3. Include before and after pictures from the same angle
The most impressive aspect of home renovations is the transformation. Judges want to know the true scope of the project, and they need “before” pictures of what the space previously looked like so they can appreciate how much work was done on the design, layout, construction, and finishing. Before images should show as much of the space at one time as possible so judges can see in a glance what the room looked like. Almost as important as before pictures is having an after photo from the same angle. When the transformation is easy to see, your entry becomes more competitive. This is especially important if interior walls were removed, windows were relocated, or room layouts changed (kitchen appliances moving or a fireplace switching walls). It’s easy for judges to get disoriented, even when consulting floor plans. Make it easy for them. Before images don’t need to be taken professionally, but prior to starting on a project you should take images from all angles. Later, your professional photographer will have the flexibility to capture an after image of the best angle for the new space, and you’ll have a before picture that matches.
4. Be clear and concise
In addition to supplying images and floor plans, most award programs will require a written component to entries. Whether you need to answer specific questions or you have a big block of space to write freeform, be aware of the language you use. Make sure you are clear and concise. Use point form if you can, but don’t be so frugal with words that sentences are hard to read. Don’t repeat content from question to question – that’s a red flag for judges who will feel your entry isn’t interesting enough to come up with more varied responses. If you can, find out what level of expertise the judges will have. If the judges are renovators, for example, you can use a fair bit of industry terminology and they’ll understand. On the other hand, if you’re entering a category that’s getting judged by the public, you’ll likely want to explain things in layman’s terms. No matter who you’re writing for, remember that judges often have a lot of entries to get through. Discuss your most important points first, write clearly, and concisely express why your entry is a standout project. Before submitting, make sure someone else proofreads your work. And if the idea of writing up an entry is overwhelming enough not to enter, consider hiring someone to take over the task. There are professionals who specialize in preparing award entries for renovators and builders.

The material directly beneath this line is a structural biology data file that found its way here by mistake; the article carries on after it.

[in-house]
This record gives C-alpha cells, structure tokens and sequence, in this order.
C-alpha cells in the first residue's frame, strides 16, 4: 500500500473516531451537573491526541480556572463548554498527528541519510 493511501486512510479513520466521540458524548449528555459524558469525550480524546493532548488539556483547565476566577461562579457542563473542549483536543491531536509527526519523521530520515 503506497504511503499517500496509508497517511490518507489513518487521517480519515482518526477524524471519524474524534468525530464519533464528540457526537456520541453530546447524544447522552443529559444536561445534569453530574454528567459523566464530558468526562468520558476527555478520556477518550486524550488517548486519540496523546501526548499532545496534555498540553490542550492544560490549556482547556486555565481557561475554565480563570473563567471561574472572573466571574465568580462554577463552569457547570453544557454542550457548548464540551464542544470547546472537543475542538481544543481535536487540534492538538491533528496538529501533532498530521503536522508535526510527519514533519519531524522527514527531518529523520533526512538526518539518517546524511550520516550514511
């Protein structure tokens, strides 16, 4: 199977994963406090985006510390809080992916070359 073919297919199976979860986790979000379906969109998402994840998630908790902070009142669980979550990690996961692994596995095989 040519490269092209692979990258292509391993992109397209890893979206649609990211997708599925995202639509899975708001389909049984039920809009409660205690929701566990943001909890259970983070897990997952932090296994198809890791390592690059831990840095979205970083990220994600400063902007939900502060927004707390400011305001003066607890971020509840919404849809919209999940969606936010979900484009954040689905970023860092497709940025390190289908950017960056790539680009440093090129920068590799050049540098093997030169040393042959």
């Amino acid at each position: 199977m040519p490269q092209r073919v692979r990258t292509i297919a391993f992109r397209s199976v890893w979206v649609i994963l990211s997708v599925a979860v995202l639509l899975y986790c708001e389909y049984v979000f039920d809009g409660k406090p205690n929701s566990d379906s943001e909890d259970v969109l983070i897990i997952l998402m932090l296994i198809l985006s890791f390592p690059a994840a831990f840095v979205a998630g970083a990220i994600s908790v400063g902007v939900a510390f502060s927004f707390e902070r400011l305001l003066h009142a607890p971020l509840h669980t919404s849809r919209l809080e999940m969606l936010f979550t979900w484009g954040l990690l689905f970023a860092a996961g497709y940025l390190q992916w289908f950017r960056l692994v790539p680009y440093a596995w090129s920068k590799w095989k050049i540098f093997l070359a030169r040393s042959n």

Before and After pictures from the same angle illustrate the transformation.